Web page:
Pubococcygeus muscle

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The pubococcygeus muscle or PC muscle is a hammock-like muscle, found in both sexes, that stretches from the pubic bone to the coccyx (tail bone) forming the floor of the pelvic cavity and supporting the pelvic organs. It is part of the levator ani group of muscles.


It controls urine flow and contracts during orgasm. It aids in urinary control and childbirth.

A strong PC muscle has also been linked to a reduction in urinary incontinence and proper positioning of the baby's head during childbirth.

The PC muscle also allows men to move the penis up and down while the penis is erect. This is in essence a Kegel exercise contraction. This is the same action that occurs when the testicles lift up.

Kegel exercises

Kegel exercises are a set of exercises designed to strengthen and give voluntary control over the pubococcygeus muscles. They are often referred to simply as "kegels". These exercises also serve to contract the cremaster muscle in men, as voluntary contraction of the pubococcygeus muscle also engages the cremasteric reflex, which lifts the testicles up, although this does not occur in all men, however. This will make the penis rise, and control can be achieved with practice.[citation needed].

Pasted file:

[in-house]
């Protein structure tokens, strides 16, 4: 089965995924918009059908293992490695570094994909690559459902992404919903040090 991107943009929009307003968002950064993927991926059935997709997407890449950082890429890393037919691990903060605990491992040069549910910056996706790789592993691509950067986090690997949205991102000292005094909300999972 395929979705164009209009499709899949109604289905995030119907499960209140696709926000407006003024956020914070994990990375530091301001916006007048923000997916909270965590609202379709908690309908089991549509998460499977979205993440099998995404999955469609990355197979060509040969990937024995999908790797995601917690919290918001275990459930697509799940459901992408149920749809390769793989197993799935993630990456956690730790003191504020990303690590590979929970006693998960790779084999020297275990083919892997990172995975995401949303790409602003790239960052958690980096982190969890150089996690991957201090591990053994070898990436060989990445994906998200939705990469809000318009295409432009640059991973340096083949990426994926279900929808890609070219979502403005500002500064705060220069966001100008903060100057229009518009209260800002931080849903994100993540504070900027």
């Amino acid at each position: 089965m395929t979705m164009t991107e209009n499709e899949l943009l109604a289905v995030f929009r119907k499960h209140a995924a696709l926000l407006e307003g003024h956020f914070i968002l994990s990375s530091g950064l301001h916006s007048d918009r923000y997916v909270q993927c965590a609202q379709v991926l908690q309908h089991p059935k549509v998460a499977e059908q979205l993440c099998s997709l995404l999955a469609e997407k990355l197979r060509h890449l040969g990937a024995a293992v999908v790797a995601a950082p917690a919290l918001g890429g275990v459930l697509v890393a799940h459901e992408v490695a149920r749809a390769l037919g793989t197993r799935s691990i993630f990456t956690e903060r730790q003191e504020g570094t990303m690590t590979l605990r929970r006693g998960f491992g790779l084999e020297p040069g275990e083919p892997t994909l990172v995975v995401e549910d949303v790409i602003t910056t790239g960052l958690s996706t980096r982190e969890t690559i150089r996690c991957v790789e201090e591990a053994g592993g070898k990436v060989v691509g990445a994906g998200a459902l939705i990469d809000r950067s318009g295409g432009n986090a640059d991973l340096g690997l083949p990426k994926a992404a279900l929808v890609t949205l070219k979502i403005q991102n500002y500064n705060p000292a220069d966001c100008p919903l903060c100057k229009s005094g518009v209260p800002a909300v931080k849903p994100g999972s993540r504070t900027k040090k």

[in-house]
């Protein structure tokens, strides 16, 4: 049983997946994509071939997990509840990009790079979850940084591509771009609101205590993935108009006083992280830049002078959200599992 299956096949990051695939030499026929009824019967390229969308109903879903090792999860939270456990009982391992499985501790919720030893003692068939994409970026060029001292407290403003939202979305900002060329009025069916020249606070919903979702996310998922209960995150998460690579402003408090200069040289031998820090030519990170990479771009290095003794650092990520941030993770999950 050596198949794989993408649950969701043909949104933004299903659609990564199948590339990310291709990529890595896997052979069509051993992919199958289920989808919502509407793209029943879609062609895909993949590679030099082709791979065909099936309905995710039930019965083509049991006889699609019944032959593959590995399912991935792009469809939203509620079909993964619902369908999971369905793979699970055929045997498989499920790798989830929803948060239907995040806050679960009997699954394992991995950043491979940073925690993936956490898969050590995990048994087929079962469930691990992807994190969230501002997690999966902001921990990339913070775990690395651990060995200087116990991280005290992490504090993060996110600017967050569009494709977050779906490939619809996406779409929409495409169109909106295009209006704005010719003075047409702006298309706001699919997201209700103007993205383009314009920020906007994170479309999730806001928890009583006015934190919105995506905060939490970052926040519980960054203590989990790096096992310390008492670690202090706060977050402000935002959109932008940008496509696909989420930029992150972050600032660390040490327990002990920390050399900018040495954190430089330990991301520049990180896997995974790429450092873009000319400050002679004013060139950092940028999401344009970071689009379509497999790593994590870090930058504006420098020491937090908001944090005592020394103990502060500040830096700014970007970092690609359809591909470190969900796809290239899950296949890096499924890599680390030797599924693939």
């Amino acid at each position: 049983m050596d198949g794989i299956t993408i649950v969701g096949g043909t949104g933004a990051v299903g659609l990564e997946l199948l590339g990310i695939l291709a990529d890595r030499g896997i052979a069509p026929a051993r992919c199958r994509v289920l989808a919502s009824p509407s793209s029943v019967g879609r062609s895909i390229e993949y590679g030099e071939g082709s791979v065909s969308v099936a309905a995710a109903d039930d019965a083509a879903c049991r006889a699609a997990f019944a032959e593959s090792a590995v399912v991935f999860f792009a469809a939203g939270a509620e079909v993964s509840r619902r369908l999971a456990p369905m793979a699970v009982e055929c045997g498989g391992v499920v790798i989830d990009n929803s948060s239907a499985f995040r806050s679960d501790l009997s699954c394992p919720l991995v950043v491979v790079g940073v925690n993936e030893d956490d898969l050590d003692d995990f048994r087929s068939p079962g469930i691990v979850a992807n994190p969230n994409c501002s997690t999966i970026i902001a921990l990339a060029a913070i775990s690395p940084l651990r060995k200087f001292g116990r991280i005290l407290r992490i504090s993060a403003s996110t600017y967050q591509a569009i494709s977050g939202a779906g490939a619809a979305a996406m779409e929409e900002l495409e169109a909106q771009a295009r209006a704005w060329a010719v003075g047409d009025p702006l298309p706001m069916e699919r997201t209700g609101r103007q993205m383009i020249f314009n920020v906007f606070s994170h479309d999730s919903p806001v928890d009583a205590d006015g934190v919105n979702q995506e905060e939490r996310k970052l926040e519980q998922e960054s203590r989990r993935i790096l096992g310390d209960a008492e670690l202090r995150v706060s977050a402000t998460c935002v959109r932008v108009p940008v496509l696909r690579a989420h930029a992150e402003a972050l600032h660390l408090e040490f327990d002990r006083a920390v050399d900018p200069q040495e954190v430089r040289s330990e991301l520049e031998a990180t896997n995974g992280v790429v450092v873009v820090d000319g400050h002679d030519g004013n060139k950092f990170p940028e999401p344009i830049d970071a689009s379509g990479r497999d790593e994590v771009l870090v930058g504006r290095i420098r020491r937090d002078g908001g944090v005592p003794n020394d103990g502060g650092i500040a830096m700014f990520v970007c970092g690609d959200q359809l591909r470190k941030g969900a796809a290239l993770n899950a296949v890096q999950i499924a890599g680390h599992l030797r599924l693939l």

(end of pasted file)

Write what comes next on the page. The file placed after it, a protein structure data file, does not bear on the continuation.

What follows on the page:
The pubococcygeus arises from the back of the pubis and from the anterior part of the obturator fascia, and is directed backward almost horizontally along the side of the anal canal toward the coccyx and sacrum, to which it finds attachment.

Between the termination of the vertebral column and the anus, the two pubococcygei muscles come together and form a thick, fibromuscular layer lying on the raphé (anococcygeal raphé) formed by the iliococcygei.

The greater part of this muscle is inserted into the coccyx and into the last one or two pieces of the sacrum.

This insertion into the vertebral column is, however, not admitted by all observers.

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